In addition to the role of TLRs in DCs activation via the up regulation of costimulatory molecules, TLR7 and 9 stimulation induce a drop of pH in the early endosomes of DCs (24, 34). This acidic pH, which boost protease activities, probably also favor processing of exogenous antigen and MHC class II presentation.
The endosomal/phagosomal pathway is a key meeting point between proteins regulating innate and adaptive immunity (Figure 1). MHCII, UNC93B1, and proteases have been shown to regulate both TLRs signaling and MHCII presentation. Understanding how proteases are regulated in specific APCs and identifying new components in TLRs activation, especially upon pathogen infection, will be no doubt important for controlling specific unwanted immune responses.
Figure 1. Endosomal proteases process internalized antigens and intracellular TLRs. Both intracellular TLRs and MHCII molecules associate with their specific chaperones proteins in the ER, UNC93B1, and Ii chains respectively, and traffic toward the endosomes. In the endosomes, TLRs, Ii chain, and exogenous antigens are cleaved by proteases. Peptides are loaded on MHCII molecules and the complexes MHCII-peptides are then target to the plasma membrane to interact with their specific TCR expressed by CD4+ T cells. Cleaved TLRs associate with the adaptor molecule MyD88 that trigger either NF-κB or IRF activation. These two events, formation of MHC II-peptide complexes and TLRs activation in APCs, are critical for inducing CD4 T cell responses.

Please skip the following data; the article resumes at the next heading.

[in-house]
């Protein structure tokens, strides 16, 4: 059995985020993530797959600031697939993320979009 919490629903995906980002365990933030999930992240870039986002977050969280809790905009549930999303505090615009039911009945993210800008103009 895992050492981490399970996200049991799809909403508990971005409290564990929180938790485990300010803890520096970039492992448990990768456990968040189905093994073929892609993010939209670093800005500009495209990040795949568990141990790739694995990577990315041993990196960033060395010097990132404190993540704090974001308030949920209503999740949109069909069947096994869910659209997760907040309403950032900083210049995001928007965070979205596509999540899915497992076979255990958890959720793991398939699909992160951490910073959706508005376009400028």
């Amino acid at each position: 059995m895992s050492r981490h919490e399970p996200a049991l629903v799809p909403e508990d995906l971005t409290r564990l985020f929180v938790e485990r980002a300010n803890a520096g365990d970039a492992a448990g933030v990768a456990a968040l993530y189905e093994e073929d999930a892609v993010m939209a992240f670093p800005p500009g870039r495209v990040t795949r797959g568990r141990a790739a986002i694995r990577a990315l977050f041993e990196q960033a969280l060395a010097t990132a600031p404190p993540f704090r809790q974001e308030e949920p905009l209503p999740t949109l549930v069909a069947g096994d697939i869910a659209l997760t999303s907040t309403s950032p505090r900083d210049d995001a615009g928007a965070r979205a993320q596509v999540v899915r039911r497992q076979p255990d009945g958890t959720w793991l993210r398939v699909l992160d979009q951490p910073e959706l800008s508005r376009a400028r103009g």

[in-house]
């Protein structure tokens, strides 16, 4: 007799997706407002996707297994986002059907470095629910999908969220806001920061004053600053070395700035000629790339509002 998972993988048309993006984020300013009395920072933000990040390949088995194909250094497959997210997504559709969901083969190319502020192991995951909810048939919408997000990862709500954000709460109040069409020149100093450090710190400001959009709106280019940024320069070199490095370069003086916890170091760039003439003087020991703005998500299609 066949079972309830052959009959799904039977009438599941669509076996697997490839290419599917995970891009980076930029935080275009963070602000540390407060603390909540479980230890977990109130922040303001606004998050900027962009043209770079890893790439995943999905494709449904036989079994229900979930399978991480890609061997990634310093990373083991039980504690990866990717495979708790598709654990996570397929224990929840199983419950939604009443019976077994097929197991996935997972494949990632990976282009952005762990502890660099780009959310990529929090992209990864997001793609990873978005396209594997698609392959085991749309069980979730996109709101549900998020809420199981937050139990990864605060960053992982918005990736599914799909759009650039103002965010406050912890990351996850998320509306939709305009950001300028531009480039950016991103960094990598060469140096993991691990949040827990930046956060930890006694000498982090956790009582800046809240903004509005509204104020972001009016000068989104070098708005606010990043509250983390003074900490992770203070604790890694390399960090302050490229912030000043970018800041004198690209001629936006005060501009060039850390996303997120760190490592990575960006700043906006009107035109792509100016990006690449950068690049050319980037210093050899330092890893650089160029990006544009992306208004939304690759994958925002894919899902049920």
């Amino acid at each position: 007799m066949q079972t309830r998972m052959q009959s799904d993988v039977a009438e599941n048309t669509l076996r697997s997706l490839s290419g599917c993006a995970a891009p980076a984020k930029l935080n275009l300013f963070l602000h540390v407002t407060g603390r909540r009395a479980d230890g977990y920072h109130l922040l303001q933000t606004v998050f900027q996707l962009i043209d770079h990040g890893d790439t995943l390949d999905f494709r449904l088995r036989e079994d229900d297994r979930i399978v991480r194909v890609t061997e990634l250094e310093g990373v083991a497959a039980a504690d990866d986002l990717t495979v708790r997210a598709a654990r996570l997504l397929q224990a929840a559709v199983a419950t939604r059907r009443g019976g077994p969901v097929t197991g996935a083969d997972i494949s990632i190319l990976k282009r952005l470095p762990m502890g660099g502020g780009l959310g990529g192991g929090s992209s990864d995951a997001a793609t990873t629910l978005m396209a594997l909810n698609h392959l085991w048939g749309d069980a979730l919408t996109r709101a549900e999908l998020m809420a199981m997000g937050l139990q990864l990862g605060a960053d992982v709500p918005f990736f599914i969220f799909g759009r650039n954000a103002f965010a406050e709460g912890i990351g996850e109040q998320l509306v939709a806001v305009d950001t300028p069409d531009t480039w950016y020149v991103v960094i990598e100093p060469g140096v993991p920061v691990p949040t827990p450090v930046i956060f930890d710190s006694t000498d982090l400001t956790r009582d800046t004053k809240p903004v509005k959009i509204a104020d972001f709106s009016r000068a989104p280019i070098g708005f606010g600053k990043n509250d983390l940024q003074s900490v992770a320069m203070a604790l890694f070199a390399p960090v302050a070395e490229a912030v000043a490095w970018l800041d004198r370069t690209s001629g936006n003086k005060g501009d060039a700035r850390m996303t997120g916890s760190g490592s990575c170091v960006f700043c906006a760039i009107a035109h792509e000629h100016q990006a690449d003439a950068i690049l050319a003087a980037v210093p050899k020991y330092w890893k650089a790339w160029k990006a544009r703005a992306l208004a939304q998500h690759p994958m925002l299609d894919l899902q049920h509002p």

Conflict of Interest Statement
The authors declare that the research was conducted in the absence of any commercial or financial relationships that could be construed as a potential conflict of interest.
This work was supported by an INSERM Grant (ANR 2010 MIDI 008 01).
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Keywords: antigen processing, MHC class II, endosomal proteases, intracellular toll-like receptors
Citation: Manoury B (2013) Proteases: essential actors in processing antigens and intracellular toll-like receptors. Front. Immunol. 4:299. doi: 10.3389/fimmu.2013.00299
Received: 01 August 2013; Accepted: 09 September 2013;
Published online: 24 September 2013.
Edited by:Laura Santambrogio, Albert Einstein College of Medicine, USA
Reviewed by:Natalio Garbi, University of Bonn, Germany
Janice Blum, Indiana University School of Medicine, USA
Copyright: © 2013 Manoury. This is an open-access article distributed under the terms of the Creative Commons Attribution License (CC BY). The use, distribution or reproduction in other forums is permitted, provided the original author(s) or licensor are credited and that the original publication in this journal is cited, in accordance with accepted academic practice. No use, distribution or reproduction is permitted which does not comply with these terms.
*Correspondence: Bénédicte Manoury, Institut National de la Santé et de la Recherche Médicale, U1013, Hôpital Necker, 149 rue de Sèvres, 75015 Paris, France e-mail: email@example.com